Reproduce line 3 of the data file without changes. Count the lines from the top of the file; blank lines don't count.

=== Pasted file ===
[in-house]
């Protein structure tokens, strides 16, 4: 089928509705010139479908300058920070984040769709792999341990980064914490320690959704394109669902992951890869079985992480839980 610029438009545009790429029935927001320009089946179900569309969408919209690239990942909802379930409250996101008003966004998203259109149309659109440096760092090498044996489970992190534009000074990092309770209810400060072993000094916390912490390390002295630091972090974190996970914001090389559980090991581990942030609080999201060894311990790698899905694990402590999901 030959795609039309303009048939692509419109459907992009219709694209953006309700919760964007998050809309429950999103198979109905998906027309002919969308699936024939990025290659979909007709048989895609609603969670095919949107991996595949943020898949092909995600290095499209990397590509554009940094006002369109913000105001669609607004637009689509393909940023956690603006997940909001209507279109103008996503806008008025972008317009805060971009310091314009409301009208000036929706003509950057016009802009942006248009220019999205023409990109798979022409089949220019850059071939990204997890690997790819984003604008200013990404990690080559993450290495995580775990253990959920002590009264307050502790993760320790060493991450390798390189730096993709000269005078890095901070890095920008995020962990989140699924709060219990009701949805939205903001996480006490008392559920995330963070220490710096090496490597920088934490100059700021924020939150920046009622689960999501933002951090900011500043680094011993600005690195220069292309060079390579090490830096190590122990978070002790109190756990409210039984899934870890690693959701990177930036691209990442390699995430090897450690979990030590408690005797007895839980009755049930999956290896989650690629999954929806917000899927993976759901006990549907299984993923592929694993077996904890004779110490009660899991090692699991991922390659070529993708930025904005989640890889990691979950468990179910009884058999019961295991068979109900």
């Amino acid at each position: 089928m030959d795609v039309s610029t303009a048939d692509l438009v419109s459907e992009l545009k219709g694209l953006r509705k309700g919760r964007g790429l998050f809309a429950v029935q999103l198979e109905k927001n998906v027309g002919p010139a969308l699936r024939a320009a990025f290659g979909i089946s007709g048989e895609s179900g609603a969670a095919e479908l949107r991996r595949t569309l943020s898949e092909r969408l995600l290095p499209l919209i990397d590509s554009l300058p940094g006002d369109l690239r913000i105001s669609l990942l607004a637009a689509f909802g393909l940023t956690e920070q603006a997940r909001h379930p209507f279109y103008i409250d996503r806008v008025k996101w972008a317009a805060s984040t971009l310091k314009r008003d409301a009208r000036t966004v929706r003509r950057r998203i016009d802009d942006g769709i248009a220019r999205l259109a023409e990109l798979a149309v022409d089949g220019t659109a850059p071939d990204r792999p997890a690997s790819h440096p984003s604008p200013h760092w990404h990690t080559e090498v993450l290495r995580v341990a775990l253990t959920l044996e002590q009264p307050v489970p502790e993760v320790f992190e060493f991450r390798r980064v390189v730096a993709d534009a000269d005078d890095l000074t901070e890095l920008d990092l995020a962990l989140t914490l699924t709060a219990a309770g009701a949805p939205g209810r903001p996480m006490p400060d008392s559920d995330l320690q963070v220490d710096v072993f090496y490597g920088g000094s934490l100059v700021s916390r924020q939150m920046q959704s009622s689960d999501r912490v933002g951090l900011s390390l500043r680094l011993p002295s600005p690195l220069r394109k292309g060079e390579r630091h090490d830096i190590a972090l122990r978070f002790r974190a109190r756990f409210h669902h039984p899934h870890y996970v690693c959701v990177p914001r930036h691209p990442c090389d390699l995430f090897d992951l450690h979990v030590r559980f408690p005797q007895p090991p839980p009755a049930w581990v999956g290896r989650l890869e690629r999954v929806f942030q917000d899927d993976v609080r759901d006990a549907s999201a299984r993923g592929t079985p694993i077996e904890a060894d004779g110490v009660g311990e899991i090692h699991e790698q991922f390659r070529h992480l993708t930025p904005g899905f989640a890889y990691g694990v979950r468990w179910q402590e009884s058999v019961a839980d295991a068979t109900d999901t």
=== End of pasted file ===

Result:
């Amino acid at each position: 089928m030959d795609v039309s610029t303009a048939d692509l438009v419109s459907e992009l545009k219709g694209l953006r509705k309700g919760r964007g790429l998050f809309a429950v029935q999103l198979e109905k927001n998906v027309g002919p010139a969308l699936r024939a320009a990025f290659g979909i089946s007709g048989e895609s179900g609603a969670a095919e479908l949107r991996r595949t569309l943020s898949e092909r969408l995600l290095p499209l919209i990397d590509s554009l300058p940094g006002d369109l690239r913000i105001s669609l990942l607004a637009a689509f909802g393909l940023t956690e920070q603006a997940r909001h379930p209507f279109y103008i409250d996503r806008v008025k996101w972008a317009a805060s984040t971009l310091k314009r008003d409301a009208r000036t966004v929706r003509r950057r998203i016009d802009d942006g769709i248009a220019r999205l259109a023409e990109l798979a149309v022409d089949g220019t659109a850059p071939d990204r792999p997890a690997s790819h440096p984003s604008p200013h760092w990404h990690t080559e090498v993450l290495r995580v341990a775990l253990t959920l044996e002590q009264p307050v489970p502790e993760v320790f992190e060493f991450r390798r980064v390189v730096a993709d534009a000269d005078d890095l000074t901070e890095l920008d990092l995020a962990l989140t914490l699924t709060a219990a309770g009701a949805p939205g209810r903001p996480m006490p400060d008392s559920d995330l320690q963070v220490d710096v072993f090496y490597g920088g000094s934490l100059v700021s916390r924020q939150m920046q959704s009622s689960d999501r912490v933002g951090l900011s390390l500043r680094l011993p002295s600005p690195l220069r394109k292309g060079e390579r630091h090490d830096i190590a972090l122990r978070f002790r974190a109190r756990f409210h669902h039984p899934h870890y996970v690693c959701v990177p914001r930036h691209p990442c090389d390699l995430f090897d992951l450690h979990v030590r559980f408690p005797q007895p090991p839980p009755a049930w581990v999956g290896r989650l890869e690629r999954v929806f942030q917000d899927d993976v609080r759901d006990a549907s999201a299984r993923g592929t079985p694993i077996e904890a060894d004779g110490v009660g311990e899991i090692h699991e790698q991922f390659r070529h992480l993708t930025p904005g899905f989640a890889y990691g694990v979950r468990w179910q402590e009884s058999v019961a839980d295991a068979t109900d999901t």